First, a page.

Indian Prime Minister Narendra Modi scored a dramatic election victory on Thursday, putting his Hindu nationalist party on course to increase its majority on a mandate of business-friendly policies and a tough stand on national security.
Forget the Taj Mahal — what about a Modi rally? The upcoming election takes more than five weeks to allow everyone to vote and tour groups are offering packages that include traditional tourist sites with political events.
The enormous "Statue of Unity" has been condemned for its lack of environmental oversight and its displacement of local Adivasi people, whose land was forcibly taken to build it. The Gujarat government says it will promote tourism and sustainable development.
Mounting outrage over two rapes, one in the disputed region of Kashmir and another allegedly involving a lawmaker from Prime Minister Narendra Modi's party, gripped India on Friday, with government ministers struggling to dampen political fires.
The tour has been overshadowed by suggestions of a lukewarm reception by the government and a series of photo ops featuring the Trudeau family in coordinated Indian attire that have raised eyebrows in both countries.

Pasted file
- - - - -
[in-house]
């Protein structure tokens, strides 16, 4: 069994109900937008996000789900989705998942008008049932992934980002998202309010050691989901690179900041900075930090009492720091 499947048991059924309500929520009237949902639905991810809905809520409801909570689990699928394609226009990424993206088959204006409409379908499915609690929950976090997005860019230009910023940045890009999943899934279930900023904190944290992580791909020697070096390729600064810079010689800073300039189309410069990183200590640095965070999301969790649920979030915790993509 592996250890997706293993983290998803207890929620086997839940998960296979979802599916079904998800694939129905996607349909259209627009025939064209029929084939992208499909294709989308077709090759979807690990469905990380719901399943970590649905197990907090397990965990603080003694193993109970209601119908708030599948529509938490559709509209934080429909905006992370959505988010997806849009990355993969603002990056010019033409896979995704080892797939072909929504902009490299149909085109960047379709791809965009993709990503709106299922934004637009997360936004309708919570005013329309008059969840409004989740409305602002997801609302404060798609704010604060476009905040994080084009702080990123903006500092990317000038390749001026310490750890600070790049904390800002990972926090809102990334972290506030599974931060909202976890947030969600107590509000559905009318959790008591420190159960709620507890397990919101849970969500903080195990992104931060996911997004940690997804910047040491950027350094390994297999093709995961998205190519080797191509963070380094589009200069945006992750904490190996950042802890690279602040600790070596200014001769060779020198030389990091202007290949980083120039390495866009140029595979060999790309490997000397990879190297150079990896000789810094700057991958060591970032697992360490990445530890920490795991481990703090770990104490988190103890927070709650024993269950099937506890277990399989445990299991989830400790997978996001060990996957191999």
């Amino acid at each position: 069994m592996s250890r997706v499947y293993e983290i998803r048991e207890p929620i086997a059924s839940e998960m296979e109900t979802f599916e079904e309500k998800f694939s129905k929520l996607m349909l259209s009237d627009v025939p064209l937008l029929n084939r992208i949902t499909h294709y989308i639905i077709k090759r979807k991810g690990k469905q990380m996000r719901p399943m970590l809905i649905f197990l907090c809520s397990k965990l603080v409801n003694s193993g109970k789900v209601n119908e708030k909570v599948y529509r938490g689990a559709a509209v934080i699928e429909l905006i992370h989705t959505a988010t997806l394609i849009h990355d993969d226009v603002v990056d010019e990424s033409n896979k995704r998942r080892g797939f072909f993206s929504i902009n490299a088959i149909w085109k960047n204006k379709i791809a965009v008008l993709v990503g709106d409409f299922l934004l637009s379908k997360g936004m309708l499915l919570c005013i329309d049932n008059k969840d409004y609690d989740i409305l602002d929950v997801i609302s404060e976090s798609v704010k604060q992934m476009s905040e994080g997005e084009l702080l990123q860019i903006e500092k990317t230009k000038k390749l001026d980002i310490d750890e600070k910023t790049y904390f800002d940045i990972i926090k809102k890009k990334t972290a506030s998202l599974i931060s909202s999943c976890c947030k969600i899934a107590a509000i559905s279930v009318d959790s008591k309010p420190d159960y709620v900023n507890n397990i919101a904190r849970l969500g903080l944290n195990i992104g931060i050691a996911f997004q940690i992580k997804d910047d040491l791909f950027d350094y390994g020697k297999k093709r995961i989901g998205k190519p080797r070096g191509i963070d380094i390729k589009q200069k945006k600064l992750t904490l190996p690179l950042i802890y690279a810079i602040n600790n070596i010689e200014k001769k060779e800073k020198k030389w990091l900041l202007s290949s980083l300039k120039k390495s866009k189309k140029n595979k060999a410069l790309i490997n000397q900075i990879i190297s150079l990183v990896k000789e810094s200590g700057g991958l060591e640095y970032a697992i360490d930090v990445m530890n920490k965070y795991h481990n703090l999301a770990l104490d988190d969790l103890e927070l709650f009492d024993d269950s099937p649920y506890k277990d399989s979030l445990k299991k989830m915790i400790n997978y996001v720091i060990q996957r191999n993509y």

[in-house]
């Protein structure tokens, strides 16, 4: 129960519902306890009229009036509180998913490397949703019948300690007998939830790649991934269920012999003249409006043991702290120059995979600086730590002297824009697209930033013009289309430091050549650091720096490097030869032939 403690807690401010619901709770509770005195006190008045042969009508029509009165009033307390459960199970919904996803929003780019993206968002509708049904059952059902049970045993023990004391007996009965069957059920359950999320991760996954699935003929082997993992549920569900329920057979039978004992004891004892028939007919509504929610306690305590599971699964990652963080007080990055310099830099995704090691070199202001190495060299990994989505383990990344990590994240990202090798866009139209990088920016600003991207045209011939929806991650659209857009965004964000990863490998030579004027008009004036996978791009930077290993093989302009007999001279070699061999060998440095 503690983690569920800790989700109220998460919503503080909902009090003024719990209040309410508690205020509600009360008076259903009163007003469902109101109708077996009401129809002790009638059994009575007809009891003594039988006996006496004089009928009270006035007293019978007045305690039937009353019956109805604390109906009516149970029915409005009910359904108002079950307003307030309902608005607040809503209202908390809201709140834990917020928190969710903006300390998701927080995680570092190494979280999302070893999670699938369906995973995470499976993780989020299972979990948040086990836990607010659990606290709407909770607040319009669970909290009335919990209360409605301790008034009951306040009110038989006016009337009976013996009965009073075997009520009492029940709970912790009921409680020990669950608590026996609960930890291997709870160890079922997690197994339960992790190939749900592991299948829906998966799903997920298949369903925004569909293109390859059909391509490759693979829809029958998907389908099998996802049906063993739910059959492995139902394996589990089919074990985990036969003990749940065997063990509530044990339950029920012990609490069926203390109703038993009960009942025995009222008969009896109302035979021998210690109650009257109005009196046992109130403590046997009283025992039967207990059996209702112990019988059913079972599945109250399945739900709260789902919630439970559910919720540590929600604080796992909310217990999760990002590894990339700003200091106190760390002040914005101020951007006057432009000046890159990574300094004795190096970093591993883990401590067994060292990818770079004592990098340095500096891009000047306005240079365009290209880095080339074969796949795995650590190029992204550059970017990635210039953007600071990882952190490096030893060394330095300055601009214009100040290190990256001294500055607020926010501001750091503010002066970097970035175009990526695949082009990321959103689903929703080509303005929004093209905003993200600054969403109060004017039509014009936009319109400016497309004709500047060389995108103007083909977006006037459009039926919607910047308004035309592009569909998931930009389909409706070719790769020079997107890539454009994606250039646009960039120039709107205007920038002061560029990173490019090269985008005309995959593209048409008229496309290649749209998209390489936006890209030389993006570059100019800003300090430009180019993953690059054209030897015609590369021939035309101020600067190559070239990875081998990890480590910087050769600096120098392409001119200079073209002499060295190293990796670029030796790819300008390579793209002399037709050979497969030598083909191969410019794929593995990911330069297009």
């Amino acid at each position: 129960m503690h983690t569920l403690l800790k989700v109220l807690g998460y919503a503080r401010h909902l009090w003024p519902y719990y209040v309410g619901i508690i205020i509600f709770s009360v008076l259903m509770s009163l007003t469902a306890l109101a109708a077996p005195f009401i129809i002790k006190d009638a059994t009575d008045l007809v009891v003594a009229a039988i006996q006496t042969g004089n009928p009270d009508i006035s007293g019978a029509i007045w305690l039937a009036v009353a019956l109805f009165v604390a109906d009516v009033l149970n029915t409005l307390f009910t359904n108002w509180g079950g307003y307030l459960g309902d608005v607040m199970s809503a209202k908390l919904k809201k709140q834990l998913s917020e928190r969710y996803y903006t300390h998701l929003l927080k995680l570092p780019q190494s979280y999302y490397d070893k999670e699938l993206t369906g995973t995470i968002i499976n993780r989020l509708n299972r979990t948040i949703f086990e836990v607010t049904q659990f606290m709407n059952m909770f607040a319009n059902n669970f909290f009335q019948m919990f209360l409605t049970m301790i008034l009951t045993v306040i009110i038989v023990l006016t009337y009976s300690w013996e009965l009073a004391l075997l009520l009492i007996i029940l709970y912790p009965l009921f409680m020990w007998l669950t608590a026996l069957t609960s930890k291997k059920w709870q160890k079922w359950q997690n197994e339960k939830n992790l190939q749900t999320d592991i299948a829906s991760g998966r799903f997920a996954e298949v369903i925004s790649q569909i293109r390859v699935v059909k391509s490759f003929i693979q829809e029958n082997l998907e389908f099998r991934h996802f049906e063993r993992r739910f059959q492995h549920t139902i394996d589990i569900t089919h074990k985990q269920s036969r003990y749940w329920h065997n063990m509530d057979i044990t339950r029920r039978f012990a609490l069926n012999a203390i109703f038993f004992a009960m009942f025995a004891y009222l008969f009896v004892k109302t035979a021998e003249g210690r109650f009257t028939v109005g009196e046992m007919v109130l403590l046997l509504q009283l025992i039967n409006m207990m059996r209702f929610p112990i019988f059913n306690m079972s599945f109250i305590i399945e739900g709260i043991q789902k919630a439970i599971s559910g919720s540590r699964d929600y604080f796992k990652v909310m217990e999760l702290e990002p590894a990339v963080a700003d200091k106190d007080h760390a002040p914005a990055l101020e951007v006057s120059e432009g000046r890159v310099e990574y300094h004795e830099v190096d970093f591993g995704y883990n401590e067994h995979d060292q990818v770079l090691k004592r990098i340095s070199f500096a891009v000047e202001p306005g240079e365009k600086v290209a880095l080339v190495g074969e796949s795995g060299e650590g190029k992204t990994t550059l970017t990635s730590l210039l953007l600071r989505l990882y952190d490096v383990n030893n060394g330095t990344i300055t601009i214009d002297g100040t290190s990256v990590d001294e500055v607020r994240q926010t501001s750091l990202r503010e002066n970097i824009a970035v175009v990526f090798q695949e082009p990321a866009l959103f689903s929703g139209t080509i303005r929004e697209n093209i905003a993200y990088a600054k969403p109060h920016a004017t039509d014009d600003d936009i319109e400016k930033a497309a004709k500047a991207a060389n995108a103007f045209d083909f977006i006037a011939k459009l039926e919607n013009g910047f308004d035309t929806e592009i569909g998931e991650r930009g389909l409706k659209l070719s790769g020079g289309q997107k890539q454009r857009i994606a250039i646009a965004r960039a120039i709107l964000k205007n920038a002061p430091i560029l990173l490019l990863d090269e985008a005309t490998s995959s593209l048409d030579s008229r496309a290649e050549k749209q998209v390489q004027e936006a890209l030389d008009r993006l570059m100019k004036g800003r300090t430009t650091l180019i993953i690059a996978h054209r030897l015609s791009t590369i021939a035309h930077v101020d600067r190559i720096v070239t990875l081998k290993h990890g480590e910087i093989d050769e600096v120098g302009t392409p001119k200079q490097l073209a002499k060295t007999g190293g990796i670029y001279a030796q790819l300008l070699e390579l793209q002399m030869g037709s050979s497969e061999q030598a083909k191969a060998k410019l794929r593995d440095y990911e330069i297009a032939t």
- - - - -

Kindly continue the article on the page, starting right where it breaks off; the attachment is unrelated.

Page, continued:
Reporter Anu Anand is based in Delhi. She tells host Lisa Mullins that Narenda Modi has cultivated a pro-business image in the western Indian state of Gujaret, and has helped make it one of the richest states in India.
In his campaign speeches, Narendra Modi eloquently conjures images of an India free from poverty and corruption, where no one goes hungry, where plumbing and electricity are universal and the poor have access to education. But the Hindu-nationalist is a deeply divisive politician.
It's the largest exercise of democracy in the world, and candidates competing for India's prime minister position have a lot of ground to cover if they want votes. One candidate decided the best way to do that was to be in 100 places at once, quite literally. As a hologram.
A New Delhi ska band, the Ska Vengers, has covered the '60s and '70s hit "Message to You, Rudy" and turned it into a political message that blasts the frontrunner in India's month-long elections, Narendra Modi.
Deepak Singh grew up in Lucknow, India, thinking Indians were the good guys and Pakistanis the bad guys. Now that he's moved to the United States and finally met people from Pakistan, he sees things differently.
Priceline offers to let you name your own price for your hotel, but it's not quite literal. A group of Paris hotels are letting you stay at their hotel and pay as much as you want when you check out. Meanwhile, the death toll continues to mount in Gaza, and protests are mounting around the world. Plus autocorrect — it's much more complex than you might think. That and more in today's Global Scan.